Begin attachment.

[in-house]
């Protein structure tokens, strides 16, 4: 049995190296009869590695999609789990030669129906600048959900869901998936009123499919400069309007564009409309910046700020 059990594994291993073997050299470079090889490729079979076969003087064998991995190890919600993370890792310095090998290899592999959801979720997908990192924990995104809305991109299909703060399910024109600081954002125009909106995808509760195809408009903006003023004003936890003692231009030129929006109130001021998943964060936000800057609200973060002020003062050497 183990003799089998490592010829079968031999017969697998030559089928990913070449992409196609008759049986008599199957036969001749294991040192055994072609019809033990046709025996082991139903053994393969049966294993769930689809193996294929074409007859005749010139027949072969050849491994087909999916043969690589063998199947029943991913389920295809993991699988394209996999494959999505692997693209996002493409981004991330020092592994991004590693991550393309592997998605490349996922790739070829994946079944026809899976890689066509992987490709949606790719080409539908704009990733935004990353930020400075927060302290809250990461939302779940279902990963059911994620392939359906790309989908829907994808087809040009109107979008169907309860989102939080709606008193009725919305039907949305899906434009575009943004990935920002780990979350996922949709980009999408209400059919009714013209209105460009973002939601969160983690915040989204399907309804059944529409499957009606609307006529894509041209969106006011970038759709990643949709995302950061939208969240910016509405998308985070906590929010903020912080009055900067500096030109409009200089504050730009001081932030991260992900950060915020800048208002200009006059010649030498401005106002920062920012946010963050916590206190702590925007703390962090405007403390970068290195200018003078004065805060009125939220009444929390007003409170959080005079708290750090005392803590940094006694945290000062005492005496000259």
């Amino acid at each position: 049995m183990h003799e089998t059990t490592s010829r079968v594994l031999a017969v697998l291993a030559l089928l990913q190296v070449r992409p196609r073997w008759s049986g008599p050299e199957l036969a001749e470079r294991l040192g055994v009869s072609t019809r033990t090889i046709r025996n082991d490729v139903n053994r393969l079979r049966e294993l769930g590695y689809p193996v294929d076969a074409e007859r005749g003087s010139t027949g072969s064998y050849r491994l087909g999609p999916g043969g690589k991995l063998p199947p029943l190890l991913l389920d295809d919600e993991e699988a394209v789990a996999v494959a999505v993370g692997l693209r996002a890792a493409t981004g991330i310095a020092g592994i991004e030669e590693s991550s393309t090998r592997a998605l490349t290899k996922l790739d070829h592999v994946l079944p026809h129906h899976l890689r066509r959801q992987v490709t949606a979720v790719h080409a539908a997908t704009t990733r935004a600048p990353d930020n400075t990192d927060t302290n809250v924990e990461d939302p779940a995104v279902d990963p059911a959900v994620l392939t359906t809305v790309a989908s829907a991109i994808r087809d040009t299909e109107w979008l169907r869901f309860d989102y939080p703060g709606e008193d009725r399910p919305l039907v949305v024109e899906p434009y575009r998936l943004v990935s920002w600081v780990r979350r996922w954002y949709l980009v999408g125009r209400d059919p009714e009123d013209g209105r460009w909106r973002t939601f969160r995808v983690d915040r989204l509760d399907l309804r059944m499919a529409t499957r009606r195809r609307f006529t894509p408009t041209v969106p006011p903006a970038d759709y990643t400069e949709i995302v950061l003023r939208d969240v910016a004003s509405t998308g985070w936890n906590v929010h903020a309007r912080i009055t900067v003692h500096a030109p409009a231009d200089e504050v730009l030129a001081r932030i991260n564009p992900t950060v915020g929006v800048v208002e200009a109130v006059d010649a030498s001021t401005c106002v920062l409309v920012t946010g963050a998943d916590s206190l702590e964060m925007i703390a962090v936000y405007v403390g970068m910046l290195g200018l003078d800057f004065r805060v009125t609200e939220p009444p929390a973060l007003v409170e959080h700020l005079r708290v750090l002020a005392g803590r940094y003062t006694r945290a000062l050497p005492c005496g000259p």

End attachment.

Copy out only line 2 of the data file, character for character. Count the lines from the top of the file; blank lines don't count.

């Protein structure tokens, strides 16, 4: 049995190296009869590695999609789990030669129906600048959900869901998936009123499919400069309007564009409309910046700020 059990594994291993073997050299470079090889490729079979076969003087064998991995190890919600993370890792310095090998290899592999959801979720997908990192924990995104809305991109299909703060399910024109600081954002125009909106995808509760195809408009903006003023004003936890003692231009030129929006109130001021998943964060936000800057609200973060002020003062050497 183990003799089998490592010829079968031999017969697998030559089928990913070449992409196609008759049986008599199957036969001749294991040192055994072609019809033990046709025996082991139903053994393969049966294993769930689809193996294929074409007859005749010139027949072969050849491994087909999916043969690589063998199947029943991913389920295809993991699988394209996999494959999505692997693209996002493409981004991330020092592994991004590693991550393309592997998605490349996922790739070829994946079944026809899976890689066509992987490709949606790719080409539908704009990733935004990353930020400075927060302290809250990461939302779940279902990963059911994620392939359906790309989908829907994808087809040009109107979008169907309860989102939080709606008193009725919305039907949305899906434009575009943004990935920002780990979350996922949709980009999408209400059919009714013209209105460009973002939601969160983690915040989204399907309804059944529409499957009606609307006529894509041209969106006011970038759709990643949709995302950061939208969240910016509405998308985070906590929010903020912080009055900067500096030109409009200089504050730009001081932030991260992900950060915020800048208002200009006059010649030498401005106002920062920012946010963050916590206190702590925007703390962090405007403390970068290195200018003078004065805060009125939220009444929390007003409170959080005079708290750090005392803590940094006694945290000062005492005496000259």